Vegan Week Wraps Up

Top Ten Things I Learned by Being Vegan for a Week

vegan pizzaAll vegan!

(You can read Regi’s list here!)

1. Being vegan, even temporarily, is a good way to force yourself to eat more fruits and vegetables. When I’m hungry, I tend to reach straight for the cheese. The ratio of effort to chew to calories in stomach = very low. I tend to forget the slightly more effortful carrots, kiwi fruits, and apples. This week re-set my brain a little bit. It’s like Michael Pollan’s dogma from In Defense of Food: “Eat food. Not too much. Mostly plants.”

2. Non-animal foods can be surprisingly filling and delicious. Walnut-based cookies? Soy milk? Potatoes roasted in olive oil? Home made whole wheat pizza crust? Yes, please!

3. Vegan does not necessarily mean healthy. For instance, vegetable shortening? Soy White Russians? Yeahhhhh….

4. Little bits of animal products are in everything. Processed food and restaurant food are rarely as simple as they could be.

5. It’s fun to swap food, especially if your friends are good cooks.

6. Being vegan takes time, and it takes thinking ahead. Shopping for groceries, spending time at home, bringing lunch from home, throwing away less, and planning more – all these things go together.

7. If you are vegan, you can compost lots of your food waste. Composting worms eat a vegan diet.

8. Being vegan isn’t impossible. It is hard if you don’t have a strong belief that you shouldn’t ingest animal products.

I feel a little bit like a traitor here – as a pragmatic vegetarian, I know that the system of meat production in the country isn’t good for the environment in terms of greenhouse gasses (shipping and, well, methane), crop and water use (a pound of beef equals 20 pounds of corn equals 1000 gallons of water), health (antibiotics required to fight off illness for crowded herds), animal rights….

Milk and eggs don’t bother me. I know dairy farms and egg farms aren’t where I’d choose to spend my life as a cow or a chicken, but it doesn’t sicken me to think of cows and eggs loaning us their reproductive products. It’s a compromise I’ve decided to make. I should probably schedule visits for myself to see where my milk and eggs are coming from, and I know I’m probably opening myself up to angry tirades about constantly impregnated cattle. Maybe I’m not educated enough, and maybe that would change my mind.

Being vegan reminded me of trying to fast for Ramadan in Morocco. I think it’s really difficult to deprive yourself of food without a strong belief system. My whole Arabic class started Ramadan 2006 fasting earnestly – we each other, we had host families, and heck, we had a whole country to fast with – but none of us in that class was Muslim. We all lasted about a week before we crumbled. It was so frustrating to feel foggy during class, to feel hungry before sundown, and to forgo coffee breaks with the other Arabic students without a religious framework.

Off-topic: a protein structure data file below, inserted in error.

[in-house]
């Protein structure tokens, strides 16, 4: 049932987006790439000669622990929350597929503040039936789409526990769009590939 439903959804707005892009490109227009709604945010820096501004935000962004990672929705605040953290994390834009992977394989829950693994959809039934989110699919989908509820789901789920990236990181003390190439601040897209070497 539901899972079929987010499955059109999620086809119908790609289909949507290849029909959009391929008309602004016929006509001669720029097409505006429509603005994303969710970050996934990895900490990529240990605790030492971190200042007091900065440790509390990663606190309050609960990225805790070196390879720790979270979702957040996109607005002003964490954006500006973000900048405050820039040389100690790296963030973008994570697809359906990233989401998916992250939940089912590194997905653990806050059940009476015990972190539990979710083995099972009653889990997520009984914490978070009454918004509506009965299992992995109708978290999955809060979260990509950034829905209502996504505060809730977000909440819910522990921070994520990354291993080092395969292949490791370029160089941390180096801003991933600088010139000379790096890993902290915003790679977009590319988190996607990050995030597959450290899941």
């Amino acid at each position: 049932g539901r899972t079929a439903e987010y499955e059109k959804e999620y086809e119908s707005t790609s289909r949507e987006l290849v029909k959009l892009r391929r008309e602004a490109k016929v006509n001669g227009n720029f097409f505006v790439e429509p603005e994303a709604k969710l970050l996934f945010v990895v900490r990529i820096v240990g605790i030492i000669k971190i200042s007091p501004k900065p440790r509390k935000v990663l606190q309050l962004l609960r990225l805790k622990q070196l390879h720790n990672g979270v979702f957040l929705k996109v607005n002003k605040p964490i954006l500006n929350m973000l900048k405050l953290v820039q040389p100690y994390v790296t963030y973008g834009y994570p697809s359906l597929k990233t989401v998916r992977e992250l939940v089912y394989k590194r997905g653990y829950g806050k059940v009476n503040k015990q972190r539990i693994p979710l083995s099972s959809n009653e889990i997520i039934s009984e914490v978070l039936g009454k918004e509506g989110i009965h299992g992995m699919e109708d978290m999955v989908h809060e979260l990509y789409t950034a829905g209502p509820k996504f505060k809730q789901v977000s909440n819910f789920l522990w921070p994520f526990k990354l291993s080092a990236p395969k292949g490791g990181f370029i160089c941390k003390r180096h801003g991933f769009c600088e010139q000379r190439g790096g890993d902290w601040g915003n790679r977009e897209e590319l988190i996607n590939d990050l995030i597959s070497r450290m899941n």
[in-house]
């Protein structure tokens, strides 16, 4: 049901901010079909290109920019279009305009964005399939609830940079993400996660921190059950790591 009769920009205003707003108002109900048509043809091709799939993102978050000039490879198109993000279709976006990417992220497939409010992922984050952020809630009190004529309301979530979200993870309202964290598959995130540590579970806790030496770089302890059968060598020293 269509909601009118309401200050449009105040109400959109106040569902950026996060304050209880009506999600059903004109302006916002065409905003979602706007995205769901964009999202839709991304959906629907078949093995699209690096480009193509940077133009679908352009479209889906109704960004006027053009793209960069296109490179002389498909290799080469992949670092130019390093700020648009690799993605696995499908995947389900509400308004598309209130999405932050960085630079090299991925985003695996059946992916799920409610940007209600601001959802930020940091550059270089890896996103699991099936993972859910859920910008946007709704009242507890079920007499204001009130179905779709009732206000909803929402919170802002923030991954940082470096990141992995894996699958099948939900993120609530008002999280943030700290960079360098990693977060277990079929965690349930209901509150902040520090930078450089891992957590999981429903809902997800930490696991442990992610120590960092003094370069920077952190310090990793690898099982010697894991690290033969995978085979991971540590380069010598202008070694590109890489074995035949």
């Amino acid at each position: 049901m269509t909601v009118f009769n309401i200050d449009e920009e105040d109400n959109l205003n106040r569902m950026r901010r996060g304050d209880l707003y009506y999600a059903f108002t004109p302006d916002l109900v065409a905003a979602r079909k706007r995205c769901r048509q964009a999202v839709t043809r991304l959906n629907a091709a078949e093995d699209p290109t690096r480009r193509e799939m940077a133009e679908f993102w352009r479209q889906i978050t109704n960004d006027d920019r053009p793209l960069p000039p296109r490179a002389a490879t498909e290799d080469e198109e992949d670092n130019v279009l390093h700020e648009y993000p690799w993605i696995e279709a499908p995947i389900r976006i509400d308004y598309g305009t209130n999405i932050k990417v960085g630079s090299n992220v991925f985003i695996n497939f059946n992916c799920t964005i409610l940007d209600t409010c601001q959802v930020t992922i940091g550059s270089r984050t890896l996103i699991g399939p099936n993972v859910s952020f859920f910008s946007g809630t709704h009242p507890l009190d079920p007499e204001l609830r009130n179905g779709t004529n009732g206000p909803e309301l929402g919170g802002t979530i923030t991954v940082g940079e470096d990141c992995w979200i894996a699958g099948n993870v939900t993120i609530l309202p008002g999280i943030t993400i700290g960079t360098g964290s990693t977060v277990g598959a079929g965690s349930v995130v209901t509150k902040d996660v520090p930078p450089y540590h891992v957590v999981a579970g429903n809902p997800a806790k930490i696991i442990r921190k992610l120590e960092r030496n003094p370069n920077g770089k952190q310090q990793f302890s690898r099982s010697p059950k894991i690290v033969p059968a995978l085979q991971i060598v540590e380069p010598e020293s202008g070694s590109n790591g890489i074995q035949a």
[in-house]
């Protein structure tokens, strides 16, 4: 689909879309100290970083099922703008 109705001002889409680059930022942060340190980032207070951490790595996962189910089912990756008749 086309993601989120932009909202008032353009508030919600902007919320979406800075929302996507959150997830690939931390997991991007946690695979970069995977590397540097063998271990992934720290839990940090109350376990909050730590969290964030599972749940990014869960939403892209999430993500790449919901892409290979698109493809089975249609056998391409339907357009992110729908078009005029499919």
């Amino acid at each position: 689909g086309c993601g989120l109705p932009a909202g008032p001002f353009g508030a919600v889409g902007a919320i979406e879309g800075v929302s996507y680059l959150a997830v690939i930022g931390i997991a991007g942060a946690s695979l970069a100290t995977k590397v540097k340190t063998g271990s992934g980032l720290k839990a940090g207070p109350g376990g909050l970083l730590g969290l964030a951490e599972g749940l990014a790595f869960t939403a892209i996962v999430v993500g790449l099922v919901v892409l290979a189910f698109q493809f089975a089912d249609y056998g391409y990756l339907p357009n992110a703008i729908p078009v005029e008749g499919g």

9. Even progressive people aren’t necessarily sympathetic to veganism. Vegetarianness has pretty much made it in mainstream culture, at least in cities. In some circles, veganness is still treated as an affront to human eating. For example, WordPress thinks “vegan” is not a word. To be fair, WordPress also thinks “WordPress” is not a word.

10. You can’t necessarily trust the USDA food pyramid. You can be happy and healthy by eating any number of ways, and the USDA isn’t immune to political forces. I am sure the grain lobbies had nothing to do with people “needing” 6-11 servings of carbohydrates per day. 11 servings of pasta?! Are you kidding me?


My next adventure: spending every dollar in May at a local business! Target and Best Buy don’t count.



  1. Doniree said

    Very interesting! After giving up meat for Lent and LOVING how much better I felt because of it, I’m considering making the move to vegetarianism, but it’s going to be slow and steady. I’m still allowing for white meat while I figure out how I’m going to do this, but by the end of the summer, I’d like to have it almost eliminated. It’s not a moral thing as it is for a lot of people (not that it’s a remotely good process); it’s mostly a health thing. This was interesting though, and kudos to you for having the dedication to do it!

  2. Brianne said

    Very interesting! I only made it 3 years as a vegetarian, and I can hardly imagine trying to be vegan, especially now. My husband would put up a huge fight; he likes his national chain restaurants too much. It’s cool to read that others are making it happen though, even if it’s short term. 🙂

    Also, if my understanding is correct, a “serving” of pasta, by food pyramid standards, is actually relatively small. Most folks who have spaghetti for dinner are eating 3+ servings of pasta.

    I can’t wait to see the results of your next adventure! Are you hoping to buy local products as well, when possible?

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